A common precept in medicine, some would say, an overriding principle, is to “first, do no harm”. Obviuosly meaning, at the very least, that any form of medical care should not make the patient’s situation worse, rather than better. If there is a risk of unnecessary harm, the prevailing medical wisdom is to “stop”.
Some would say that this principle would be a great guide for stepparents, as well. According to the fairy tale of stepparenting, the VERY LEAST a stepparent should do is not harm the child in any way.
Of course, because we are dealing with stepparents, the actions that a stepparent may do that could possibly be perceived as potentially harmful to a stepchild are unlimited-
A stepparent settting boundaries in his or her home can appear “unreasonable and mean” to the stepchildren; a stepparent raising a voice in anger at a stepchild’s blatant (and may I add, overtly challenging) behavior is perceived as “threatening” or “scary”; a stepparent taking a break from the stepchildren is perceived as purporting the idea that these children are “unwanted” or “unloved” by the stepparent; a request by a stepparent for equal consideration can be seen as “needy and demanding”; a firm “No” by a stepparent can be taken as a full-on frontal assault on the value of the stepchild by that child and the child’s parent.
Give me a break. You know, I tried to live by the principle “First, do no harm” when I initially became a stepparent. I would talk to myself and say such things as, “Kim, these children have been through so much. Do not add any more stress to their lives.”
And, you know what snapped me out of it? The realization that unless I am some type of moronic, sadistic, abusive person (of which I am not) that there IS NOT ONE THING I CAN DO AS A STEPPARENT THAT IS NEARLY AS HARMFUL AND DAMAGING AS THE INITIAL ACT BY THE PARENTS TO GET A DIVORCE. That is right. I said it. Want to know who really has a hand in harming and damaging the children? The parents who divorce.
Again, I will note that I understand there are many valid reasons for a divorce when children are involved. These reasons, however, DO NOT ABSOLVE the parents from “damage control” that all children experience post-divorce (and according to many studies, will continue to suffer the fall-out of their parents’ divorce the rest of their lives).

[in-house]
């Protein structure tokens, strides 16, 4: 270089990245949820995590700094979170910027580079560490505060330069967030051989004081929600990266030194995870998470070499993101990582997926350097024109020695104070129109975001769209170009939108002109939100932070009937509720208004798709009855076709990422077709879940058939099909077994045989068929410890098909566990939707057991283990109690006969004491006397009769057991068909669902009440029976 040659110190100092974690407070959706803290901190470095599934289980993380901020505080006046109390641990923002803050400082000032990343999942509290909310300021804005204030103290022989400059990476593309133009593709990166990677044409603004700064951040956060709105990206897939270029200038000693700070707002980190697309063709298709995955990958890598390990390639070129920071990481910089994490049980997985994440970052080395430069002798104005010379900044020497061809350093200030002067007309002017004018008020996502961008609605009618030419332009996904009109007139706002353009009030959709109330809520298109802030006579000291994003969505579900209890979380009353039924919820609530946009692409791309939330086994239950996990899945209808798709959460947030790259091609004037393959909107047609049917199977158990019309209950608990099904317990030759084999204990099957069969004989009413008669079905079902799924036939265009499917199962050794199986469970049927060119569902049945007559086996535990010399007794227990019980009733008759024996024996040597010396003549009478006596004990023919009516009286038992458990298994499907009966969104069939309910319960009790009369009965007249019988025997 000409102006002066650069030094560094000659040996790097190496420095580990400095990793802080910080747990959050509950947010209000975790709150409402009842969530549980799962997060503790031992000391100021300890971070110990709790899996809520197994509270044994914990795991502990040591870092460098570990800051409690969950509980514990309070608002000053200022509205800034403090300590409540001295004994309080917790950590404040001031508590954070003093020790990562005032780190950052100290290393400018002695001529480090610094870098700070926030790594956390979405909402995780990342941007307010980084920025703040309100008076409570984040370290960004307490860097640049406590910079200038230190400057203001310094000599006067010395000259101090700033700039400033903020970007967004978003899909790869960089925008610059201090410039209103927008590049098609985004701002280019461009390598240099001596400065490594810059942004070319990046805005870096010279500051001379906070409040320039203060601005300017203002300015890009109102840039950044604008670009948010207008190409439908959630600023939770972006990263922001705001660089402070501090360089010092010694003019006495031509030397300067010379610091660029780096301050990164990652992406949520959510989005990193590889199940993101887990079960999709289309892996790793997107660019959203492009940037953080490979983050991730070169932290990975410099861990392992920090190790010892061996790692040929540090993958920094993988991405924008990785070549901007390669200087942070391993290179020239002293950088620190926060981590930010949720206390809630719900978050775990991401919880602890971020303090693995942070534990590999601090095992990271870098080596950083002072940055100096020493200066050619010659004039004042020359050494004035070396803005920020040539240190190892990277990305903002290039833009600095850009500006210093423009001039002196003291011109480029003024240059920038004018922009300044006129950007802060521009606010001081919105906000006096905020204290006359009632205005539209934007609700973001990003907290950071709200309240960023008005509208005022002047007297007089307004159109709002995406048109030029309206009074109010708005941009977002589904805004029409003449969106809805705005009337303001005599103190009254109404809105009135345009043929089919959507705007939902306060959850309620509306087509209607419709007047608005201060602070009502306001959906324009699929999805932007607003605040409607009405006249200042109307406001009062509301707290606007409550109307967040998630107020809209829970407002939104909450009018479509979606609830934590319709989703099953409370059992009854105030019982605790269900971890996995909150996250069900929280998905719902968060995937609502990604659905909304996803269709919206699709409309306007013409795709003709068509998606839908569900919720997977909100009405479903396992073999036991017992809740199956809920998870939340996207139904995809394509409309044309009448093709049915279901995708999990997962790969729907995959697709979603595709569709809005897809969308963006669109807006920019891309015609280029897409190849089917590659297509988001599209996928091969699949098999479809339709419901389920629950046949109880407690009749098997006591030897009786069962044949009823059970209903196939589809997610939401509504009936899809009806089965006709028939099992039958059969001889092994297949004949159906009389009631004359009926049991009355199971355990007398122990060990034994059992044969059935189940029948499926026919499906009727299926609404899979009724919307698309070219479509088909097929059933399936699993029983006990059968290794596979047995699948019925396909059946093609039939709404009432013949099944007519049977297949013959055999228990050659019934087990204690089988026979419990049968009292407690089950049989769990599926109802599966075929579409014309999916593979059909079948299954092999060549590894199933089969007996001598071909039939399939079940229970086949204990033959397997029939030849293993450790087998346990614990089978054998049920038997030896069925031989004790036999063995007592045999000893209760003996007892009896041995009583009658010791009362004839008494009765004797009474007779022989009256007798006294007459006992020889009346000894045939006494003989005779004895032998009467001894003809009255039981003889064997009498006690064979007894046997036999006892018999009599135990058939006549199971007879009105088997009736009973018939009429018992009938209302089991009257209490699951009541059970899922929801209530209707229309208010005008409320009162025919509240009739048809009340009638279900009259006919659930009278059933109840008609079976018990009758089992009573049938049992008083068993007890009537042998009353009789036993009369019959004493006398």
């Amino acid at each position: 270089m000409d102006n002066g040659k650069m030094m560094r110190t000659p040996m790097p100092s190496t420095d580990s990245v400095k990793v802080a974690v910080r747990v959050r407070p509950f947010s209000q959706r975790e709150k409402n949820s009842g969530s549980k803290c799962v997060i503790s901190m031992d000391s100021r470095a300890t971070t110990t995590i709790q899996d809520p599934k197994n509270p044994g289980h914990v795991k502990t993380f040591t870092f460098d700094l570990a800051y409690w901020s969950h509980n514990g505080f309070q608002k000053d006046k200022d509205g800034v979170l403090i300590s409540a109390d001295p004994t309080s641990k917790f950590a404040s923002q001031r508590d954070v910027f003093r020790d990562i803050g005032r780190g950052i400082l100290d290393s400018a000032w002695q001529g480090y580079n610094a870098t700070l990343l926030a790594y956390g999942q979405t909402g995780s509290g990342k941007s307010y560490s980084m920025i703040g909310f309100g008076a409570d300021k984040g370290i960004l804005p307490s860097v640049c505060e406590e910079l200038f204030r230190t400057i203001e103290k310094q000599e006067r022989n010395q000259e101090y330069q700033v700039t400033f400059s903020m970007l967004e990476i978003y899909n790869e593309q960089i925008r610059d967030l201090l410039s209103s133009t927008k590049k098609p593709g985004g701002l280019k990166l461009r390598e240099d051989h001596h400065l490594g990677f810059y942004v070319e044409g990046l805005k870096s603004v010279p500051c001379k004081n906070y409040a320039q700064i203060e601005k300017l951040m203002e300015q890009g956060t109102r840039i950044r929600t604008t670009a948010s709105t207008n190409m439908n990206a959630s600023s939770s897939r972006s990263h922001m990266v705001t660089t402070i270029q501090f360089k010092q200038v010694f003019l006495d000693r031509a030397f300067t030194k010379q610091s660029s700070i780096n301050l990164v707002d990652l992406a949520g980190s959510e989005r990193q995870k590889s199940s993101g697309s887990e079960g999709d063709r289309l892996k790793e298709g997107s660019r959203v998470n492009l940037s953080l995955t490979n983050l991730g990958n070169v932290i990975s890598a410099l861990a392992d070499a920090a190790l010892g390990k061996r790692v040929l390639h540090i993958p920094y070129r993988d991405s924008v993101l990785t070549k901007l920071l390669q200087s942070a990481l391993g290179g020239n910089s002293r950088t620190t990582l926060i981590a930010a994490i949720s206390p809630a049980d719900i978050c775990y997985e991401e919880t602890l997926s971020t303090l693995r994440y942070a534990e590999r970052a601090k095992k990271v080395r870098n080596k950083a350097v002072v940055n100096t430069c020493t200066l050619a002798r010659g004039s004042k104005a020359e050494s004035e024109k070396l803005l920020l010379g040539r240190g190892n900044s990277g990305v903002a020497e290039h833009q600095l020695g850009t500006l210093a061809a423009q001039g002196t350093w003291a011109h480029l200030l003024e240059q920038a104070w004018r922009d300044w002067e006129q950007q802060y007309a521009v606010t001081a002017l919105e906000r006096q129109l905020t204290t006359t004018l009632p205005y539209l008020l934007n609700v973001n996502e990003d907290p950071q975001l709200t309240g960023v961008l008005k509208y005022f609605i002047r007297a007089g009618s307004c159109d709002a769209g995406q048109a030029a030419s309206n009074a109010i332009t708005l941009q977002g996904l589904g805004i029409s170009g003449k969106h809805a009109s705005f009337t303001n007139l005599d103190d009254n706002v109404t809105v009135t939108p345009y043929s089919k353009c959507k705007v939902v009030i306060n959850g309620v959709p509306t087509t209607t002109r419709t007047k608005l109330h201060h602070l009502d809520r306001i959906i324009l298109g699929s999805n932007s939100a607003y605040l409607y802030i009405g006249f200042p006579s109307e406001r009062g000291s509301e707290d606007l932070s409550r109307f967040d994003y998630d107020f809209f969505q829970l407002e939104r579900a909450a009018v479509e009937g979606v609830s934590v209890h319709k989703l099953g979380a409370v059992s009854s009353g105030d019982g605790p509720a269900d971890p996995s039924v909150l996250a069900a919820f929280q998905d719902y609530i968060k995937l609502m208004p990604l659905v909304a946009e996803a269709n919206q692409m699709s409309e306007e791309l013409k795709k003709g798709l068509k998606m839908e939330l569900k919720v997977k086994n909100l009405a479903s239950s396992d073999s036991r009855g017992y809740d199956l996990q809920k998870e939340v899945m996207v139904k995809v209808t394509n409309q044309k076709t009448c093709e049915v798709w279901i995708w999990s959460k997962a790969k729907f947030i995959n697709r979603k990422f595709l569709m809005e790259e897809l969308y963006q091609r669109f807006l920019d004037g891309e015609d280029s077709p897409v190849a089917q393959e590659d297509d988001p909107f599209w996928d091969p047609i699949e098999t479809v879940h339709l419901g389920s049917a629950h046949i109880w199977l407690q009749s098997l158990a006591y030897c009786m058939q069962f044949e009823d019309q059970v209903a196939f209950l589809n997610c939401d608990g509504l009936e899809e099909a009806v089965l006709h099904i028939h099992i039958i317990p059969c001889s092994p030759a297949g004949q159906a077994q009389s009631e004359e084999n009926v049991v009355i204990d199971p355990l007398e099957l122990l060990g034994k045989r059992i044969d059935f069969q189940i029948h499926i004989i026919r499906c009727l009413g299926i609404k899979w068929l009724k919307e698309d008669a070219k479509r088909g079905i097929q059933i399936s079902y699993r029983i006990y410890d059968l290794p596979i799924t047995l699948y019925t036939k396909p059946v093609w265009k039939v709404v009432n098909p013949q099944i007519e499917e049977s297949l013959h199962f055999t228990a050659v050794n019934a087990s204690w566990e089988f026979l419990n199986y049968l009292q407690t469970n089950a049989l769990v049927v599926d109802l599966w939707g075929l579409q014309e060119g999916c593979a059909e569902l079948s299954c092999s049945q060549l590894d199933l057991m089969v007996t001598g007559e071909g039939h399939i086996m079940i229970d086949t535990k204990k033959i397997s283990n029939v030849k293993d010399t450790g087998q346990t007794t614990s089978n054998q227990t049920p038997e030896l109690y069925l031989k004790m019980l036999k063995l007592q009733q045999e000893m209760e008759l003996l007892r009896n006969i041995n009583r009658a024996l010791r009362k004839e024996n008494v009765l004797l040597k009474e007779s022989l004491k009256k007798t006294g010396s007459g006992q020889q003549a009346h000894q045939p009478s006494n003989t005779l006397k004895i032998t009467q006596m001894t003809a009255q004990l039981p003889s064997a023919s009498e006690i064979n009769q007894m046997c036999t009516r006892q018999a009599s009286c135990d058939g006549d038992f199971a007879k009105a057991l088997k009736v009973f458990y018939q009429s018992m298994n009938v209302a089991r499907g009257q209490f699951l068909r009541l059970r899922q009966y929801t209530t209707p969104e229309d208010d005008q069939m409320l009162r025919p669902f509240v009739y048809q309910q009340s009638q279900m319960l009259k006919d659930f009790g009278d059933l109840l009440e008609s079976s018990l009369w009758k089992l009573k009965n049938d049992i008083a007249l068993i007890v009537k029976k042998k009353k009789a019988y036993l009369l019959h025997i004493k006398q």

Judith S. Wallerstein and her co-authors in The Unexpected Legacy of Divorce: The 25 Year Landmark Study showed that children of divorce are more likely to suffer from the following: attachment issues, delayed adolescence, nervousness and anxiety, a prevailing sense of loneliness, alteration in roles (child as caregiver), a distorted sense of self, increased fear of the future, a sense of life-long grief, etc., etc.
Now, if we would like to point fingers and say what is really damaging to a child, I would say the above list-the list associated with children from divorced families NOT children who have had a stepparent in their lives- is a great place to begin.
But, do I think finger pointing is necessary or effective? Of course not. What I do want, though is some understanding about how easily parents who divorce are let off the hook (often times, happily moving on in their “new” lives), while a stepparent is viewed as the one responsible for any problems arsising from relating to the children.
I want stepparents to understand what a tough, difficult situation we are in. Children from divorced families present their own special challenges- challenges in which we often, as stepparents, have NO hand in creating.
So, if you are like me, and tend to feel a sense of guilt and sadness for not being “perfect” around the stepchildren, and wondering if you have somehow negatively affected them, take it easy on yourself. I truly believe there is nothing you can do as a stepparent that is nearly as damaging as what the parents (perhaps with good reason) have already put the children through.
It is up to the parents to do “Damage Control” and repair the harm done, not us.